Code Uncategorized WordPress

How to remove a nav menu location in WordPress 3.0.0

This function is in WordPress 3.0.1. You can now just call unregister_nav_menu and don’t need to put it in your child theme

One of the great additions to WordPress 3.0 is navigation menus.  One of the aspects that it contains is the ability for a theme to register a nav menu location and for the user to assign any menu they want to that location.  GREAT!  Except that a missing piece of functionality is the ability for Child Themes to remove a location that it might no longer want.  I’ve created a ticket and submitted a patch, but if you need that functionality now, just add the code below to you child theme’s functions.php file:
if (! function_exists(‘unregister_nav_menu’) ):
function unregister_nav_menu( $location ) {
global $_wp_registered_nav_menus;

if (is_array($_wp_registered_nav_menus) && array_key_exists( $location, $_wp_registered_nav_menus ) ){
unset( $_wp_registered_nav_menus[$location] );
return true;

return false;


Then all you need to do is call:
//Remove Twenty Ten Default Menu Location
At some point after the nav menu is registered. I like to use the init hook.

9 replies on “How to remove a nav menu location in WordPress 3.0.0”

I actually found this blog post while trying to learn how to do the opposite. I want to add more menu locations to my Twenty Ten theme. I’m assuming then that I have to register the location within functions.php and select the menu from the menu settings.

That’s exactly correct. I strongly encourage you to make your changes in a child theme then directly to the Twenty Ten files. That way you can still update Twenty Ten when future version containing new features and bug fixes are released.

Two things…

@aaron re: James’ idea… Is it strictly necessary to register new menu positions? It seems I can add as many menus as I like, and then simply use a widget to place that custom menu in the sidebar or footer.

Also, I’m having a bit of trouble unregistering *all* the twentyten sidebars in my child theme. In the comments of functions.php I find the following: “To override twentyten_widgets_init() in a child theme, remove the action hook and add your own function tied to the init hook.”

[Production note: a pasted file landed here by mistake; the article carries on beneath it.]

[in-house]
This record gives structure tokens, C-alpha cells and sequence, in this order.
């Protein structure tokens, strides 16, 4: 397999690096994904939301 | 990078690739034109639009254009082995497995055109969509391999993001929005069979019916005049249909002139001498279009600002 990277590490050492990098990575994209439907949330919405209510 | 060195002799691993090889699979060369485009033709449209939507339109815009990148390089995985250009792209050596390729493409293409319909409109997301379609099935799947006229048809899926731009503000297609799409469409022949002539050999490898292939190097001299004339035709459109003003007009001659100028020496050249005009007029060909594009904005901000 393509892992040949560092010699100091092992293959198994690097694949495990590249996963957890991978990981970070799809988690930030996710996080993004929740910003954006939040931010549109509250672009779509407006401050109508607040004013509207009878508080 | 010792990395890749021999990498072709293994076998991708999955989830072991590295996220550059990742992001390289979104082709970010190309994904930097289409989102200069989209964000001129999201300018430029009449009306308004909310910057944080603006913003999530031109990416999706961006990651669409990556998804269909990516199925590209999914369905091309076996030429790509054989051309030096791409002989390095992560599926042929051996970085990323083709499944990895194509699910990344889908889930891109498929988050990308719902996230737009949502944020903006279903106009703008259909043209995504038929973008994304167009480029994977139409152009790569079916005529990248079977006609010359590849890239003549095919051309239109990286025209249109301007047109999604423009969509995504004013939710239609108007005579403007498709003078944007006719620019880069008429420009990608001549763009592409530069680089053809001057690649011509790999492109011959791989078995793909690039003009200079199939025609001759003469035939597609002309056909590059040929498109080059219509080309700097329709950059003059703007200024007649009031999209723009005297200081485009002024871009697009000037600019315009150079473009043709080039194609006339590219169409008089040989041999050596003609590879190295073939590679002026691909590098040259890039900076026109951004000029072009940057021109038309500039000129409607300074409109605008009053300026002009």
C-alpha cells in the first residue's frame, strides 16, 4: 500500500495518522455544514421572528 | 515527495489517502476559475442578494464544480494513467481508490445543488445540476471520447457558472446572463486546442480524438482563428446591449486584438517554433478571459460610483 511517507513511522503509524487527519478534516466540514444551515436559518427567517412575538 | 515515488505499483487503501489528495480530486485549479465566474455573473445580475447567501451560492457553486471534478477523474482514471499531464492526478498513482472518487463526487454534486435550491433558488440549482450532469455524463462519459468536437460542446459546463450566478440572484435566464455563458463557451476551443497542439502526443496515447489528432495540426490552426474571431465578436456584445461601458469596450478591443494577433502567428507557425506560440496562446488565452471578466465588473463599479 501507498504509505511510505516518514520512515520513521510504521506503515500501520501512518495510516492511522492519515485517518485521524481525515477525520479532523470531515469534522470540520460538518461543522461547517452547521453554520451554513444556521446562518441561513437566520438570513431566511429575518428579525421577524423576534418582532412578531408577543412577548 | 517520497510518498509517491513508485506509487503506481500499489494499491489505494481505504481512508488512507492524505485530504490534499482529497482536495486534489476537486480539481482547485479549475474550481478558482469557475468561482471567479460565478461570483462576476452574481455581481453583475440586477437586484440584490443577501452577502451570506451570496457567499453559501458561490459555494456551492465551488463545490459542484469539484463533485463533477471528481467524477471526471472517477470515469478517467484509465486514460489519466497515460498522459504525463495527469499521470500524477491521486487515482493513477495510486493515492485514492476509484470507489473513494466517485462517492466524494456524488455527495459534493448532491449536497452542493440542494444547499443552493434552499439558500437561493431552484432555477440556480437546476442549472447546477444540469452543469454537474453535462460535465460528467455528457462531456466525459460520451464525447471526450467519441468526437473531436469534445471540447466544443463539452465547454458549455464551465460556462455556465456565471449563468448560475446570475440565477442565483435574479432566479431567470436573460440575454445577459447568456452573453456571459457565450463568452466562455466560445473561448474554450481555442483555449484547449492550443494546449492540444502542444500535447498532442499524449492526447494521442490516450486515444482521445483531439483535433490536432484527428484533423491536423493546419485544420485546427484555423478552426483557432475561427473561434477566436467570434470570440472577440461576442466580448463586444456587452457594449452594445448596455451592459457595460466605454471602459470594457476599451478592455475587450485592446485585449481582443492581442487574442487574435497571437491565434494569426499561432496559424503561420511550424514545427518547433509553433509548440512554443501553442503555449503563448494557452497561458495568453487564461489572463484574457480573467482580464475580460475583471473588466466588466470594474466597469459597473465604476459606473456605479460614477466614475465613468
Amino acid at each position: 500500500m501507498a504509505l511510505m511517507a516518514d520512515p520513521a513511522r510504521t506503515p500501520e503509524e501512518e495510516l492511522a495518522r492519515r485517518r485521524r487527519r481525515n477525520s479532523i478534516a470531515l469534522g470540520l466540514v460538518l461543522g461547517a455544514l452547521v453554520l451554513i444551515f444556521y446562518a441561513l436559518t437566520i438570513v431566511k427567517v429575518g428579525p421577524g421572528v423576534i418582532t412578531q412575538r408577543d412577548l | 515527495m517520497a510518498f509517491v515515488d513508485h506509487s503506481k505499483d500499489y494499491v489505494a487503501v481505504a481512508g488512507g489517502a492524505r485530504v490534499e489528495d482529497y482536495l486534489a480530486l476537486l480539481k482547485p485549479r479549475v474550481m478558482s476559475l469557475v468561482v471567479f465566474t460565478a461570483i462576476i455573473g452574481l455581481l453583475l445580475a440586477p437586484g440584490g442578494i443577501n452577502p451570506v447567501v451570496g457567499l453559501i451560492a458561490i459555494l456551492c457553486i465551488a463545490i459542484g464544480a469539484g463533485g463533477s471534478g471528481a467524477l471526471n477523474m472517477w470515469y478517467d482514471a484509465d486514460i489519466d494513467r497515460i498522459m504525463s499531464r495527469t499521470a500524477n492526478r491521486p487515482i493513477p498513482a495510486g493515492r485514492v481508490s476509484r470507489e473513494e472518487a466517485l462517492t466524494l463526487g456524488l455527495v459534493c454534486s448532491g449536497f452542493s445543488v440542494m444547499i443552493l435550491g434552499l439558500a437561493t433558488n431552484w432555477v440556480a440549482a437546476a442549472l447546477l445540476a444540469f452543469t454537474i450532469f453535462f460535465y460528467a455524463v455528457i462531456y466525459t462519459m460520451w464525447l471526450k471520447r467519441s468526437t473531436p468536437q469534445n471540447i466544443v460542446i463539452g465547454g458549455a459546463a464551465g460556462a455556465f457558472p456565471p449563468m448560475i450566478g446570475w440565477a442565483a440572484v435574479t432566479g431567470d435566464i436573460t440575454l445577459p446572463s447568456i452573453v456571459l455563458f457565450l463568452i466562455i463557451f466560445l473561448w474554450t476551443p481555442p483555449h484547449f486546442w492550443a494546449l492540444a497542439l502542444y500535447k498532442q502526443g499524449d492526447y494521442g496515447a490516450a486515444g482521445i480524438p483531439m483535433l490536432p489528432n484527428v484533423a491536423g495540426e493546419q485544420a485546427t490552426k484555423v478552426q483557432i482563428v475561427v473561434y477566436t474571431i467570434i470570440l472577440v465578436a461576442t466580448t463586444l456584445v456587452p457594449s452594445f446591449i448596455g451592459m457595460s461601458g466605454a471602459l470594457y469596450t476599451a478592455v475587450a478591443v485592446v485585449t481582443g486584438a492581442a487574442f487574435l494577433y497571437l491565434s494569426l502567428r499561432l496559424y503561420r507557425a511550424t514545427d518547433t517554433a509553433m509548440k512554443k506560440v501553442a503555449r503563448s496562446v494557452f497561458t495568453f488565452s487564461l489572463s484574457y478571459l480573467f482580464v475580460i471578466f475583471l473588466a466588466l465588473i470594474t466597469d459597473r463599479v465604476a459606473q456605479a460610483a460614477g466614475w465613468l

So in my child theme I added the line
remove_action( ‘widgets_init’, ‘twentyten_widgets_init’ );
but this has no discernible effect.

I can add a new function with extra sidebars, tied to the widgets_init hook and they are fine, but I’m not able to remove/overwrite the default stylings (before and after widget and title parameters) with my new function.


Used the tips in this post and those in the one regarding removal of the twentyten default header images to do two things:

// Remove twentyten Default Menu Location
add_action( ‘after_setup_theme’, ‘remove_default_twentyten_menu_loc’, 11 );
function remove_default_twentyten_menu_loc(){


// First, Remove default twentyten sidebars.
add_action( ‘after_setup_theme’, ‘remove_default_twentyten_sidebars’, 11 );
function remove_default_twentyten_sidebars(){
remove_action( ‘widgets_init’, ‘twentyten_widgets_init’ );

These might not be the best or preferred methods, but both served to clear allow me to override the default functions and build ones more specific to a child-theme. Thanks again for this.

@piedmont or whoever has deeper insight:

This could be very useful for child themes in general, could you please explain this code a bit more, especially the parts specific to Twenty Ten, e.g.:
– which of them are theme-specific?
– what to look for in child themes in order to replace them with the right values.

I must admit that as good as the concept of child themes works, getting rid of unnecessary stuff in functions.php keeps me scratching my head.

Here’s my take on things.

I think the default themes WP has put out are excellent, but they do lack an easy ‘undo’ button. That would be something! A ‘keep the layout but remove all functions’ button, or simply a css-only version of the default theme, to let people put together their own functions.php (because the way in which stylesheets are overridden is much simpler than overriding functions…and because simply copying and renaming twenetyten’s files to create your own child theme won’t undo the functions that come prepackaged with twentyten).

As I understand it, you can name a function anything you want. In that sense, everything is theme-specific. The fact that the functions included in the twentyten theme are named twentyten_something_blahblah is only important if the function needs to be unregistered/overridden.

If you’ve any experience with HTML, PHP or CSS (and no disrespect if you don’t, but it’s really helpful) just looking at the code included in twentyten’s functions.php and style.css will reveal many values.

The numbing zen thing to keep in mind (and it can be maddening) is that everything needs to work together. Ah, bitter dregs.

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